Beverage A La (Martini) Cart
perfect complement to dinner is a well-conceived drink. And while a California Chardonnay or full-bodied red may do the trick, beverage programs have embraced the craft cocktail. Bartenders are given creative license to procure quality spirits and concoct housemade infusions. Sometimes, an eye-catching presentation paired with a memorable name draws attention. How does an upscale establishment such as Michael Mina’s Bourbon Steak up the ante on cocktail culture? By customizing them tableside, of course.
Situated within the main level of Monarch Beach Resort in Dana Point, this outpost of the popular dining room improved upon its already polished service by introducing multiple dishes that are finished and presented at your table. A signature dish at all of his restaurants, Mina offers Maine Lobster Pot Pie in a copper pot. The tableside cart it’s rolled out on includes an area for the server to plate the meal, contributing to the guest experience. A newer offering, his take on a traditional seafood tower showcases a cast-iron, broiled shellfish platter that’s finished at the very last moment with a lemongrass tea pour over to stimulate the senses.
It was a natural progression to extend the interactive aspect to beverages. And not just any drink, but the classic martini. To do so would require the assistance of one notable name in spirits: Nolet’s. They not only designed, the team at Nolet’s Gin collaborated with Mina Group’s Beverage Director, Benito Martinez, to create a custom martini cart, finished with a layer of green onyx. With the proper equipment in place, all that was left was to curate a selection of recipes.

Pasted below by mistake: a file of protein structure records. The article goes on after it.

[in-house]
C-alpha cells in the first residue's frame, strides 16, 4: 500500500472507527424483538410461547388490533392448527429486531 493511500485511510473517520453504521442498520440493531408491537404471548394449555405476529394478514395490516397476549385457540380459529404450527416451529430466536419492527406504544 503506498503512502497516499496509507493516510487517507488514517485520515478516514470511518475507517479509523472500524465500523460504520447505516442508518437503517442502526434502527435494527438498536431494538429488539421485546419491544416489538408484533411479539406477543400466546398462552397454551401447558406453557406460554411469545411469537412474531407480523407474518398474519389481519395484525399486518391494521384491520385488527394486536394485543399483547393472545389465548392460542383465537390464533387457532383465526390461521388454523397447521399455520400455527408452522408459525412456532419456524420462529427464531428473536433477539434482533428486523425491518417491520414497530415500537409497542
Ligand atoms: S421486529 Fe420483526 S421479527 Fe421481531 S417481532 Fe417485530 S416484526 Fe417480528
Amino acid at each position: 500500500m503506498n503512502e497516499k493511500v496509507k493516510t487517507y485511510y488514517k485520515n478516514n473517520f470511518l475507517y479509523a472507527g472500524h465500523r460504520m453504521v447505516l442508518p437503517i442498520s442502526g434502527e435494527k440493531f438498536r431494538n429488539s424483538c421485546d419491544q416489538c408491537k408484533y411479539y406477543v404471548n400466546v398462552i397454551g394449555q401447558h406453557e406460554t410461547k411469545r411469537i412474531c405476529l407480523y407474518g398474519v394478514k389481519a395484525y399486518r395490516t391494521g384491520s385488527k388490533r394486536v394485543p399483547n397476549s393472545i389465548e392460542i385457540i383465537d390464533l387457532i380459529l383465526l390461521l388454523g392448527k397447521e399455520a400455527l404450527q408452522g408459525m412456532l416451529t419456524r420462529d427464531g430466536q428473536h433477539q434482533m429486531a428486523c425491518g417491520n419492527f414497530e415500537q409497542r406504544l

There were five styles of martinis to choose from: Classic, Dirty, Floral, Fresh and a Vespertine. The method for each was the same. First, take all ingredients (minus garnish), and place into a mixing glass before adding ice. Then, briskly stir; never shake, as this would result in the ice melting too quickly. Next, single strain the mixture into a glass and sidecar. And finally, the garnish is your finishing touch. A Vespertine is an ounce each of both Ketel One Vodka and Nolet’s Silver Gin, .75 ounces Cocchi, plus the same amount of Chareau.
Bourbon Steak’s bar team of Jenny Bucchagen, Aaron Thun and Corey Pardue executed the many options. With the exception of their Vespertine, the primary difference between other recipe styles was the use of either Ketel One or Nolet’s as the base spirit. Classics factored in a French vermouth blend, orange bitters and lemon peel. Dirty martinis incorporated Castelvetrano olive brine, olive oil drops and skewered olives. Florals offered lavender bitters, plus a rose water spritz with a rose petal-crusted glass. Fresh versions used cucumber-peach bitters and matching mint tincture spritzes with equally minty bouquet garnishes.
Parched patrons can rest assured that regardless of their martini selection, the rolling cart will make its way to their tableside for a custom experience.